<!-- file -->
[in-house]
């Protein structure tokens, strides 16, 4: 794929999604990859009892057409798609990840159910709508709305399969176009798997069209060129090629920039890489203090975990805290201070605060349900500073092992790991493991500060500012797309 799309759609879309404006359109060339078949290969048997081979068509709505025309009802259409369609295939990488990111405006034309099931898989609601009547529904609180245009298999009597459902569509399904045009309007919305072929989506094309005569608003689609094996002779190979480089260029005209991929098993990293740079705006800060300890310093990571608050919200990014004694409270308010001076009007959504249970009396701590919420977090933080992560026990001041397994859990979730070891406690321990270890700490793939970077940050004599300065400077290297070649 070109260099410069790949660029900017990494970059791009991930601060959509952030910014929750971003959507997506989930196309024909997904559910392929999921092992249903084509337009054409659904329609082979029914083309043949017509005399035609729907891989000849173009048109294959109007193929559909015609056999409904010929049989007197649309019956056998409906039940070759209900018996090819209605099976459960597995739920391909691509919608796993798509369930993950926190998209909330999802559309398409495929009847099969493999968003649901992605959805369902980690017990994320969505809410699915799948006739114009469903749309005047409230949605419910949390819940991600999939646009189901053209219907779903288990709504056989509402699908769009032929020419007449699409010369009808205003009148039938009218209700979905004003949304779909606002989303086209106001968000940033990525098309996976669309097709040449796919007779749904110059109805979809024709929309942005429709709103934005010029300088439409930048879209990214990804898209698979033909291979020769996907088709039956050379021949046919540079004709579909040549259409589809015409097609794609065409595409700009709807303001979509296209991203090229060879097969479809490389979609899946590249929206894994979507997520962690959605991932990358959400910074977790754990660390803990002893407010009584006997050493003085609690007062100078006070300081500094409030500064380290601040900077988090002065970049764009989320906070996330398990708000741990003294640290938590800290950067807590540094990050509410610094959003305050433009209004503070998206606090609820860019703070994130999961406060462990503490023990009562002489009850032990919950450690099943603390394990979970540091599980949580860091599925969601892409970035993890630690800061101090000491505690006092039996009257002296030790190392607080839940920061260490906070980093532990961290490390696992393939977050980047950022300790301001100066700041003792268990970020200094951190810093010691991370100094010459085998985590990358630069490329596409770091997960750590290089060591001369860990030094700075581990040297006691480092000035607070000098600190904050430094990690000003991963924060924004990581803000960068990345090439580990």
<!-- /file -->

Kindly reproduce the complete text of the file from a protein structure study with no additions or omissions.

[in-house]
């Protein structure tokens, strides 16, 4: 794929999604990859009892057409798609990840159910709508709305399969176009798997069209060129090629920039890489203090975990805290201070605060349900500073092992790991493991500060500012797309 799309759609879309404006359109060339078949290969048997081979068509709505025309009802259409369609295939990488990111405006034309099931898989609601009547529904609180245009298999009597459902569509399904045009309007919305072929989506094309005569608003689609094996002779190979480089260029005209991929098993990293740079705006800060300890310093990571608050919200990014004694409270308010001076009007959504249970009396701590919420977090933080992560026990001041397994859990979730070891406690321990270890700490793939970077940050004599300065400077290297070649 070109260099410069790949660029900017990494970059791009991930601060959509952030910014929750971003959507997506989930196309024909997904559910392929999921092992249903084509337009054409659904329609082979029914083309043949017509005399035609729907891989000849173009048109294959109007193929559909015609056999409904010929049989007197649309019956056998409906039940070759209900018996090819209605099976459960597995739920391909691509919608796993798509369930993950926190998209909330999802559309398409495929009847099969493999968003649901992605959805369902980690017990994320969505809410699915799948006739114009469903749309005047409230949605419910949390819940991600999939646009189901053209219907779903288990709504056989509402699908769009032929020419007449699409010369009808205003009148039938009218209700979905004003949304779909606002989303086209106001968000940033990525098309996976669309097709040449796919007779749904110059109805979809024709929309942005429709709103934005010029300088439409930048879209990214990804898209698979033909291979020769996907088709039956050379021949046919540079004709579909040549259409589809015409097609794609065409595409700009709807303001979509296209991203090229060879097969479809490389979609899946590249929206894994979507997520962690959605991932990358959400910074977790754990660390803990002893407010009584006997050493003085609690007062100078006070300081500094409030500064380290601040900077988090002065970049764009989320906070996330398990708000741990003294640290938590800290950067807590540094990050509410610094959003305050433009209004503070998206606090609820860019703070994130999961406060462990503490023990009562002489009850032990919950450690099943603390394990979970540091599980949580860091599925969601892409970035993890630690800061101090000491505690006092039996009257002296030790190392607080839940920061260490906070980093532990961290490390696992393939977050980047950022300790301001100066700041003792268990970020200094951190810093010691991370100094010459085998985590990358630069490329596409770091997960750590290089060591001369860990030094700075581990040297006691480092000035607070000098600190904050430094990690000003991963924060924004990581803000960068990345090439580990």